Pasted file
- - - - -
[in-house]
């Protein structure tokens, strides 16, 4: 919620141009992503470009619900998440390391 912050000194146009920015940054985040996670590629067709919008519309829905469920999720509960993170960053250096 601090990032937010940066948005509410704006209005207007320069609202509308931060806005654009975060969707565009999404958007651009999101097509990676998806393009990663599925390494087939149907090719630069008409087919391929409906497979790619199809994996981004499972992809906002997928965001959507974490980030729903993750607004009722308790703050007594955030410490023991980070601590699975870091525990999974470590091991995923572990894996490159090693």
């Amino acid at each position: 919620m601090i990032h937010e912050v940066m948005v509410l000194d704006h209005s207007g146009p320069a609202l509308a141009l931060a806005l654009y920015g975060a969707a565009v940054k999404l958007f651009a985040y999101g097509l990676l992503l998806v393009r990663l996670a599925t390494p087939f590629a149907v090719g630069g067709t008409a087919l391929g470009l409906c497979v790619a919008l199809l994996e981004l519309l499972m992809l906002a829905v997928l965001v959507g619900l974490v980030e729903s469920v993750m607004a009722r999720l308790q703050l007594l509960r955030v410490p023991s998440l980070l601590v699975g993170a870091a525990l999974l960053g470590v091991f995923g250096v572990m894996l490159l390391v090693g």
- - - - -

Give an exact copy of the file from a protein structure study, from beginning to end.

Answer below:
[in-house]
């Protein structure tokens, strides 16, 4: 919620141009992503470009619900998440390391 912050000194146009920015940054985040996670590629067709919008519309829905469920999720509960993170960053250096 601090990032937010940066948005509410704006209005207007320069609202509308931060806005654009975060969707565009999404958007651009999101097509990676998806393009990663599925390494087939149907090719630069008409087919391929409906497979790619199809994996981004499972992809906002997928965001959507974490980030729903993750607004009722308790703050007594955030410490023991980070601590699975870091525990999974470590091991995923572990894996490159090693």
């Amino acid at each position: 919620m601090i990032h937010e912050v940066m948005v509410l000194d704006h209005s207007g146009p320069a609202l509308a141009l931060a806005l654009y920015g975060a969707a565009v940054k999404l958007f651009a985040y999101g097509l990676l992503l998806v393009r990663l996670a599925t390494p087939f590629a149907v090719g630069g067709t008409a087919l391929g470009l409906c497979v790619a919008l199809l994996e981004l519309l499972m992809l906002a829905v997928l965001v959507g619900l974490v980030e729903s469920v993750m607004a009722r999720l308790q703050l007594l509960r955030v410490p023991s998440l980070l601590v699975g993170a870091a525990l999974l960053g470590v091991f995923g250096v572990m894996l490159l390391v090693g």